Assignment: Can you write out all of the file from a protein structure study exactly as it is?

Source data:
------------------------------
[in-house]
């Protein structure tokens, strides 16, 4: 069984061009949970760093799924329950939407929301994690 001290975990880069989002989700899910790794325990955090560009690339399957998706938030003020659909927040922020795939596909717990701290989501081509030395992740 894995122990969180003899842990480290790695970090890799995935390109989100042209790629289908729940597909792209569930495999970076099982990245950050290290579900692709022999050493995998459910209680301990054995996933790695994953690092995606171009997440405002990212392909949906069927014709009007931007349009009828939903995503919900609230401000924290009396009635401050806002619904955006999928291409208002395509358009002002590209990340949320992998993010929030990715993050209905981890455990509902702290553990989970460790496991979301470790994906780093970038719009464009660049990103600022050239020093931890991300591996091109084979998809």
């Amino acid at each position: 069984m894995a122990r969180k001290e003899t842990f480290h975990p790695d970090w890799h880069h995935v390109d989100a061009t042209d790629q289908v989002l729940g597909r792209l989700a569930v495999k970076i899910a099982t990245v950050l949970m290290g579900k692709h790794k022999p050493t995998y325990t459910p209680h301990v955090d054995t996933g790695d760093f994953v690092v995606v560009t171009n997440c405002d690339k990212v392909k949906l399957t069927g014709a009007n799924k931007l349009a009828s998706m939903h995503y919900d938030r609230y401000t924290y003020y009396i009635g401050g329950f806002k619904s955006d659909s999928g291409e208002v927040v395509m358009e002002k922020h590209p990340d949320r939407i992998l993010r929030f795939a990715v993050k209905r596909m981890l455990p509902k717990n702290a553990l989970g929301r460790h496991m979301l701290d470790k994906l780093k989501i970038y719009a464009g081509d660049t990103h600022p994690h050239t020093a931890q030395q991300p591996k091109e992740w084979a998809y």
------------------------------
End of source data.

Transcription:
[in-house]
């Protein structure tokens, strides 16, 4: 069984061009949970760093799924329950939407929301994690 001290975990880069989002989700899910790794325990955090560009690339399957998706938030003020659909927040922020795939596909717990701290989501081509030395992740 894995122990969180003899842990480290790695970090890799995935390109989100042209790629289908729940597909792209569930495999970076099982990245950050290290579900692709022999050493995998459910209680301990054995996933790695994953690092995606171009997440405002990212392909949906069927014709009007931007349009009828939903995503919900609230401000924290009396009635401050806002619904955006999928291409208002395509358009002002590209990340949320992998993010929030990715993050209905981890455990509902702290553990989970460790496991979301470790994906780093970038719009464009660049990103600022050239020093931890991300591996091109084979998809």
């Amino acid at each position: 069984m894995a122990r969180k001290e003899t842990f480290h975990p790695d970090w890799h880069h995935v390109d989100a061009t042209d790629q289908v989002l729940g597909r792209l989700a569930v495999k970076i899910a099982t990245v950050l949970m290290g579900k692709h790794k022999p050493t995998y325990t459910p209680h301990v955090d054995t996933g790695d760093f994953v690092v995606v560009t171009n997440c405002d690339k990212v392909k949906l399957t069927g014709a009007n799924k931007l349009a009828s998706m939903h995503y919900d938030r609230y401000t924290y003020y009396i009635g401050g329950f806002k619904s955006d659909s999928g291409e208002v927040v395509m358009e002002k922020h590209p990340d949320r939407i992998l993010r929030f795939a990715v993050k209905r596909m981890l455990p509902k717990n702290a553990l989970g929301r460790h496991m979301l701290d470790k994906l780093k989501i970038y719009a464009g081509d660049t990103h600022p994690h050239t020093a931890q030395q991300p591996k091109e992740w084979a998809y």